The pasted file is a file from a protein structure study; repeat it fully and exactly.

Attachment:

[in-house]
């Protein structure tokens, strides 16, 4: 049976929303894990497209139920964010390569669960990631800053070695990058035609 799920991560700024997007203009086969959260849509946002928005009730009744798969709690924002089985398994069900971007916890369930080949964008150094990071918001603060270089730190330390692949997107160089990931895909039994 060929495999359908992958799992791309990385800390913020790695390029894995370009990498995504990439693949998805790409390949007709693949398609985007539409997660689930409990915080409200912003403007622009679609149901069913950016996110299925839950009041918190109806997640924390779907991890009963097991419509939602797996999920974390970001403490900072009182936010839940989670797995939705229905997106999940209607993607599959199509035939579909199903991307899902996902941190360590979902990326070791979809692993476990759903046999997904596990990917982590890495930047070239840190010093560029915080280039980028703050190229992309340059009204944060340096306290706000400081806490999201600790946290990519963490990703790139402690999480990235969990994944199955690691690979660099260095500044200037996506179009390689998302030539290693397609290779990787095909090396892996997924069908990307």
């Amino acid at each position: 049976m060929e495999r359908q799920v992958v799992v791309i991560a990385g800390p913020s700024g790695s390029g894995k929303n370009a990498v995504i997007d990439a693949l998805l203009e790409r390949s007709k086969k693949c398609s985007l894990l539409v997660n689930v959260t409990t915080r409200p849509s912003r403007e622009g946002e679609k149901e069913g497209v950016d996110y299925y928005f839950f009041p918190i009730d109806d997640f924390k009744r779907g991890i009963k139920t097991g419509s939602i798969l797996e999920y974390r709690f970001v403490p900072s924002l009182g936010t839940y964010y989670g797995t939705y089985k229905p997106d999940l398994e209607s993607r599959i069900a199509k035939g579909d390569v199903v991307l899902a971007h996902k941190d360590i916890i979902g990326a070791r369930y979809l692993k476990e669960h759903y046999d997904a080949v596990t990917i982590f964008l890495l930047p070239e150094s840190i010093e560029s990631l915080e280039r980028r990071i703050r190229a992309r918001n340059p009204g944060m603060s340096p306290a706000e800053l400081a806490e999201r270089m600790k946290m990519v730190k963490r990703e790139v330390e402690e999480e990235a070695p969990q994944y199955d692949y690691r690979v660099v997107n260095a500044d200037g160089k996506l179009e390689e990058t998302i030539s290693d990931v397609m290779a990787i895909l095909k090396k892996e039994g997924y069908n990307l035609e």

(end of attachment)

[in-house]
């Protein structure tokens, strides 16, 4: 049976929303894990497209139920964010390569669960990631800053070695990058035609 799920991560700024997007203009086969959260849509946002928005009730009744798969709690924002089985398994069900971007916890369930080949964008150094990071918001603060270089730190330390692949997107160089990931895909039994 060929495999359908992958799992791309990385800390913020790695390029894995370009990498995504990439693949998805790409390949007709693949398609985007539409997660689930409990915080409200912003403007622009679609149901069913950016996110299925839950009041918190109806997640924390779907991890009963097991419509939602797996999920974390970001403490900072009182936010839940989670797995939705229905997106999940209607993607599959199509035939579909199903991307899902996902941190360590979902990326070791979809692993476990759903046999997904596990990917982590890495930047070239840190010093560029915080280039980028703050190229992309340059009204944060340096306290706000400081806490999201600790946290990519963490990703790139402690999480990235969990994944199955690691690979660099260095500044200037996506179009390689998302030539290693397609290779990787095909090396892996997924069908990307």
């Amino acid at each position: 049976m060929e495999r359908q799920v992958v799992v791309i991560a990385g800390p913020s700024g790695s390029g894995k929303n370009a990498v995504i997007d990439a693949l998805l203009e790409r390949s007709k086969k693949c398609s985007l894990l539409v997660n689930v959260t409990t915080r409200p849509s912003r403007e622009g946002e679609k149901e069913g497209v950016d996110y299925y928005f839950f009041p918190i009730d109806d997640f924390k009744r779907g991890i009963k139920t097991g419509s939602i798969l797996e999920y974390r709690f970001v403490p900072s924002l009182g936010t839940y964010y989670g797995t939705y089985k229905p997106d999940l398994e209607s993607r599959i069900a199509k035939g579909d390569v199903v991307l899902a971007h996902k941190d360590i916890i979902g990326a070791r369930y979809l692993k476990e669960h759903y046999d997904a080949v596990t990917i982590f964008l890495l930047p070239e150094s840190i010093e560029s990631l915080e280039r980028r990071i703050r190229a992309r918001n340059p009204g944060m603060s340096p306290a706000e800053l400081a806490e999201r270089m600790k946290m990519v730190k963490r990703e790139v330390e402690e999480e990235a070695p969990q994944y199955d692949y690691r690979v660099v997107n260095a500044d200037g160089k996506l179009e390689e990058t998302i030539s290693d990931v397609m290779a990787i895909l095909k090396k892996e039994g997924y069908n990307l035609e």